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Death Penalty

Can Hodud Punishments Be Carried Out in Our Time? Sadeq Larijani’s Polite Response to His Critics

Jalal Ya’qubi
Rooz Online /Translation by ABF
December 24, 2013
Newspaper article

In early December, after the UN General Assembly’s Third Committee’s initial resolution on human rights violations in Iran, Ayatollah Sadeq Larijani, Head of the Judiciary Branch stated: “One of the root causes of the claims made about the human rights issue is the fundamental difference between the West and the Islamic world on the matter. For instance, they have declared the implementation of Qesas null and void in some of the recent resolution’s provisions, whereas Qesas is the Koran’s express decree, and to want us to stop implementing a Koranic decree just because some resolution is passed is an unwarranted expectation.” Further adding that “there is a lack of knowledge about the fundamentals of Fiqh (Islamic jurisprudence) in certain provisions of the UN General Assembly’s Third Committee’s resolution”, he stated: “To say that the death penalty is carried out based on imprecisely defined crimes such as Moharebeh, which they have translated as enmity with God, indicates a lack of knowledge on the part of the drafters of the resolution.”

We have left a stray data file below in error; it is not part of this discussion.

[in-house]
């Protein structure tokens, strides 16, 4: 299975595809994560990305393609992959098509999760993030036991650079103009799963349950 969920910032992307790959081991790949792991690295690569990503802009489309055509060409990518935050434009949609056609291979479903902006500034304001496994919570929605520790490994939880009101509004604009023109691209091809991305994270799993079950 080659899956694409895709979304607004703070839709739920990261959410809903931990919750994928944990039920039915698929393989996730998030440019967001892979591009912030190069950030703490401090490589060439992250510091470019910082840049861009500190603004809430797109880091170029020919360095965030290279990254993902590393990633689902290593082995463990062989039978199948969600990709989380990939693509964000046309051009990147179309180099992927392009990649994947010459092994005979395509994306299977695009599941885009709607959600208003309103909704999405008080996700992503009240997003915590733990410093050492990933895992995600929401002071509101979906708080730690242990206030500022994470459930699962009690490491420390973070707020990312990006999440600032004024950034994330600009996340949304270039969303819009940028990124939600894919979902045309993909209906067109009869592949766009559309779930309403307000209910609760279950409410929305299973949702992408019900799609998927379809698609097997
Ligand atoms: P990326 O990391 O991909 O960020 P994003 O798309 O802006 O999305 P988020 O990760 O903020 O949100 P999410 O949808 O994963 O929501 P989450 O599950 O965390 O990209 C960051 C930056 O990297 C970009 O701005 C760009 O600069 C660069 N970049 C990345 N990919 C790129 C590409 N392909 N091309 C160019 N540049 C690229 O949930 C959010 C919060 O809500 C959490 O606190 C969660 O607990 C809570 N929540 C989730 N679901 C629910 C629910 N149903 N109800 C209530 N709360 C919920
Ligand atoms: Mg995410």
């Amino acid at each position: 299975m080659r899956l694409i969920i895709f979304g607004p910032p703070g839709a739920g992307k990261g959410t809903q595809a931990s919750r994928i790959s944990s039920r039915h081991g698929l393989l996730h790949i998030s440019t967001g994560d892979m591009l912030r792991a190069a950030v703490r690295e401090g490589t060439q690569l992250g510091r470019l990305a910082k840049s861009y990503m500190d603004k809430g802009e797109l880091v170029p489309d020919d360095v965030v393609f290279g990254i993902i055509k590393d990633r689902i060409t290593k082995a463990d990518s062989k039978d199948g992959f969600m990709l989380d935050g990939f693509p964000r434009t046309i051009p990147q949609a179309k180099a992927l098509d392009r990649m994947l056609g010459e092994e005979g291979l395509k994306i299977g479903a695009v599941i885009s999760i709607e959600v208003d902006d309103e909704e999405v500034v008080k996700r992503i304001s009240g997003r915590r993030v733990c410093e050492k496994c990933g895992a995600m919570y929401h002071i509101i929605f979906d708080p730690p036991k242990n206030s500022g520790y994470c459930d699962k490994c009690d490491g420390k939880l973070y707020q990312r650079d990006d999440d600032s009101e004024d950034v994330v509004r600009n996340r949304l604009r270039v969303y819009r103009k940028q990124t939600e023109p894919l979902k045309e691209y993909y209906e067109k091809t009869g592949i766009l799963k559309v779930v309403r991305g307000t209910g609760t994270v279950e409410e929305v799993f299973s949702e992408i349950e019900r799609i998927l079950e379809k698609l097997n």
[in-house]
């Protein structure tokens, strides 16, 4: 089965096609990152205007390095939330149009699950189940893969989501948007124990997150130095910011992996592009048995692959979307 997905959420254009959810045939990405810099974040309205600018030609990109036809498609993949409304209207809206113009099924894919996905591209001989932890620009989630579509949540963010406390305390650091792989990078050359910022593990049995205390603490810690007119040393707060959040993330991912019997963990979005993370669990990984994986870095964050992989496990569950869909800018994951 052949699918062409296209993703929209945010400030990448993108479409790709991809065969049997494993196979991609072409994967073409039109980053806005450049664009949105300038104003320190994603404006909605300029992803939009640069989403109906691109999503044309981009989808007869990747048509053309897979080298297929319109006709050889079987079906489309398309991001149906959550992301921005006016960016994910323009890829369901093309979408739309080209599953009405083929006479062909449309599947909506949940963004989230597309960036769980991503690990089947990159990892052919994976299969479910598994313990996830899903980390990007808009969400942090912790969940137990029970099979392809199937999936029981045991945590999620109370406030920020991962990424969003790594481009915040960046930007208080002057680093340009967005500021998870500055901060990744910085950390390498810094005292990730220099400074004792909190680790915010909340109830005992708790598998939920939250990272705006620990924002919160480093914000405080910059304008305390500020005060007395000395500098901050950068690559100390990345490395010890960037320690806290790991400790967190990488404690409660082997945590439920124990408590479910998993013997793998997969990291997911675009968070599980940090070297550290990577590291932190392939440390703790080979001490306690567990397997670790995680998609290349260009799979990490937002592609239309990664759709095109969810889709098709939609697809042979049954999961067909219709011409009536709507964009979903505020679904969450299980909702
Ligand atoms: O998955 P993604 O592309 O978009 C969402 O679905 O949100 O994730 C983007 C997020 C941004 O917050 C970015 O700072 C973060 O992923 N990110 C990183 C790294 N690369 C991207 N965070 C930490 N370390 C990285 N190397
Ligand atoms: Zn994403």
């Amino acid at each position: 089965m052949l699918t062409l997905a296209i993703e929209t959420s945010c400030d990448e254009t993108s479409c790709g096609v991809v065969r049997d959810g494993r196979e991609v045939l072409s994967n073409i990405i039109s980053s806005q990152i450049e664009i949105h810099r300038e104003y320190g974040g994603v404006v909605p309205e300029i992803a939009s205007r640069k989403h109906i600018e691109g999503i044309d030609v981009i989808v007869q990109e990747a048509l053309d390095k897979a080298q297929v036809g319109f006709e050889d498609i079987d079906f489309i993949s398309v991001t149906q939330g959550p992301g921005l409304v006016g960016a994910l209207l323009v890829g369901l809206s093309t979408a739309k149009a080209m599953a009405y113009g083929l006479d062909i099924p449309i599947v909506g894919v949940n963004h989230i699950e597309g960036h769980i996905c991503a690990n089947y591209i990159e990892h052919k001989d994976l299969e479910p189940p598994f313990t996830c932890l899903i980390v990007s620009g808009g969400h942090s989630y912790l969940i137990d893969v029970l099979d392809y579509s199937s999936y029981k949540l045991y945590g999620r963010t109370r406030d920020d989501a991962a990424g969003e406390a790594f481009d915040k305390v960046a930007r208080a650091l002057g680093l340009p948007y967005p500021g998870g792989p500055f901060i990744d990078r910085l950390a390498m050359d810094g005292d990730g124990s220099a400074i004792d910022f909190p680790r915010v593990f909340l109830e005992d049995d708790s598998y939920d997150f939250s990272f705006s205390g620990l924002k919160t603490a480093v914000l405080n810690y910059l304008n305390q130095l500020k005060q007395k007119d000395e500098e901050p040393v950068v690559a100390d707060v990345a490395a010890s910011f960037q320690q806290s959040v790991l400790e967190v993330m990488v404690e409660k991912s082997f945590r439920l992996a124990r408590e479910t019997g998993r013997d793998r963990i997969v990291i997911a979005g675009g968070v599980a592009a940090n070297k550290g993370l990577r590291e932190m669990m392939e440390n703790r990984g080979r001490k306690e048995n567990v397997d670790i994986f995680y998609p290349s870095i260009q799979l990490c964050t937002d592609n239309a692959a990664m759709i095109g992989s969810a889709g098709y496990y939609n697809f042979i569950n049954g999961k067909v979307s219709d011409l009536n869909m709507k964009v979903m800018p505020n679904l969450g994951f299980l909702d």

A few days later, Sadeq Larijani stated: “As we have declared before, many of the issues raised in claims of human rights violations, including opposition to the death penalty, is in fact opposition to Islam’s decree, because Qesas is an express decree of the Holy Koran.”